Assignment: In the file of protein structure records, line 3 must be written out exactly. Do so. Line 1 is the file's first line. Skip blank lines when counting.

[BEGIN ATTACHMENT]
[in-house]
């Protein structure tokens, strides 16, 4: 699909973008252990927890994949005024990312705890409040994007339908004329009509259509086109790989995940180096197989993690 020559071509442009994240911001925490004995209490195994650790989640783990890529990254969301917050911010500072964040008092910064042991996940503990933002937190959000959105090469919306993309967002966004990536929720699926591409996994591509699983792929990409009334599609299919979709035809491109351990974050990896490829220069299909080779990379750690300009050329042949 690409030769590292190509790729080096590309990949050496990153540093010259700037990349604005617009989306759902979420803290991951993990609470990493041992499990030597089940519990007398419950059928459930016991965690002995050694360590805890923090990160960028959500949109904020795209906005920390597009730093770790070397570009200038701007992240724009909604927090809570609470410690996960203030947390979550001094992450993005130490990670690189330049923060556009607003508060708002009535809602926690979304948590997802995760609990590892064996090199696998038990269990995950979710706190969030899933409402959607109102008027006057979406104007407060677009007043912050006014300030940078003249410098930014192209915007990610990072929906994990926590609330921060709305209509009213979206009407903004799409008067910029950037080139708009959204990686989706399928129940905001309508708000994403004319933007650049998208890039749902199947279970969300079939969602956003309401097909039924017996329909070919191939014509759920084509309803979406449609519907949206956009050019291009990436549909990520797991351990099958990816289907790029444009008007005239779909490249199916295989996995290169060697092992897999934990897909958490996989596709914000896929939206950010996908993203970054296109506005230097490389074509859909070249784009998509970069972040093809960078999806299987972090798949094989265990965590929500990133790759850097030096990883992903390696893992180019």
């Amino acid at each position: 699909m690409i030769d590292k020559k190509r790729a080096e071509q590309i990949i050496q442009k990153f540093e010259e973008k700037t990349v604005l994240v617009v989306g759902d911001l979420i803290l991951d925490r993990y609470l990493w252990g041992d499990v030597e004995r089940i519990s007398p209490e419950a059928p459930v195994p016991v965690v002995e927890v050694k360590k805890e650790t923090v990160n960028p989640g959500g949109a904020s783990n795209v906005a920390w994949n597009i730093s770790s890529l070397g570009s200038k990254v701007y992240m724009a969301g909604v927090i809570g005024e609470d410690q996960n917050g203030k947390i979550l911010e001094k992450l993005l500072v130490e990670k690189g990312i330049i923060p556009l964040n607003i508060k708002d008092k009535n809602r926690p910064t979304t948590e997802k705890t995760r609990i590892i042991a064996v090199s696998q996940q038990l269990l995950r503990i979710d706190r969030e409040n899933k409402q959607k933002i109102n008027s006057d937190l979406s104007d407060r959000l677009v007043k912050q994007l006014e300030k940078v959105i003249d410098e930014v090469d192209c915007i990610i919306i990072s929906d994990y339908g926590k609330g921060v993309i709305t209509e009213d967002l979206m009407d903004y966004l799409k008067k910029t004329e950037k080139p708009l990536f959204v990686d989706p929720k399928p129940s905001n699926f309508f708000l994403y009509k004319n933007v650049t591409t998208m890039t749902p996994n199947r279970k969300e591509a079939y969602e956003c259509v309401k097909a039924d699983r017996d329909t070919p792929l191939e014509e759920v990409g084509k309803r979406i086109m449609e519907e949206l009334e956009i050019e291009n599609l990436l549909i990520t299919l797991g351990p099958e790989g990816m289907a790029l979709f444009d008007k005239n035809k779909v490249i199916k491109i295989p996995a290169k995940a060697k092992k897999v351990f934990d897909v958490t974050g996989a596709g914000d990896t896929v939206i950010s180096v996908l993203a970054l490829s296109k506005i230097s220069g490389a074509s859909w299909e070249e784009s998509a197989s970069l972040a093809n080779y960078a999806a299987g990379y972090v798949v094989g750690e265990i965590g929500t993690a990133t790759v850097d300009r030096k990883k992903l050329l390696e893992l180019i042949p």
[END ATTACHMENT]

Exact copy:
């Amino acid at each position: 699909m690409i030769d590292k020559k190509r790729a080096e071509q590309i990949i050496q442009k990153f540093e010259e973008k700037t990349v604005l994240v617009v989306g759902d911001l979420i803290l991951d925490r993990y609470l990493w252990g041992d499990v030597e004995r089940i519990s007398p209490e419950a059928p459930v195994p016991v965690v002995e927890v050694k360590k805890e650790t923090v990160n960028p989640g959500g949109a904020s783990n795209v906005a920390w994949n597009i730093s770790s890529l070397g570009s200038k990254v701007y992240m724009a969301g909604v927090i809570g005024e609470d410690q996960n917050g203030k947390i979550l911010e001094k992450l993005l500072v130490e990670k690189g990312i330049i923060p556009l964040n607003i508060k708002d008092k009535n809602r926690p910064t979304t948590e997802k705890t995760r609990i590892i042991a064996v090199s696998q996940q038990l269990l995950r503990i979710d706190r969030e409040n899933k409402q959607k933002i109102n008027s006057d937190l979406s104007d407060r959000l677009v007043k912050q994007l006014e300030k940078v959105i003249d410098e930014v090469d192209c915007i990610i919306i990072s929906d994990y339908g926590k609330g921060v993309i709305t209509e009213d967002l979206m009407d903004y966004l799409k008067k910029t004329e950037k080139p708009l990536f959204v990686d989706p929720k399928p129940s905001n699926f309508f708000l994403y009509k004319n933007v650049t591409t998208m890039t749902p996994n199947r279970k969300e591509a079939y969602e956003c259509v309401k097909a039924d699983r017996d329909t070919p792929l191939e014509e759920v990409g084509k309803r979406i086109m449609e519907e949206l009334e956009i050019e291009n599609l990436l549909i990520t299919l797991g351990p099958e790989g990816m289907a790029l979709f444009d008007k005239n035809k779909v490249i199916k491109i295989p996995a290169k995940a060697k092992k897999v351990f934990d897909v958490t974050g996989a596709g914000d990896t896929v939206i950010s180096v996908l993203a970054l490829s296109k506005i230097s220069g490389a074509s859909w299909e070249e784009s998509a197989s970069l972040a093809n080779y960078a999806a299987g990379y972090v798949v094989g750690e265990i965590g929500t993690a990133t790759v850097d300009r030096k990883k992903l050329l390696e893992l180019i042949p």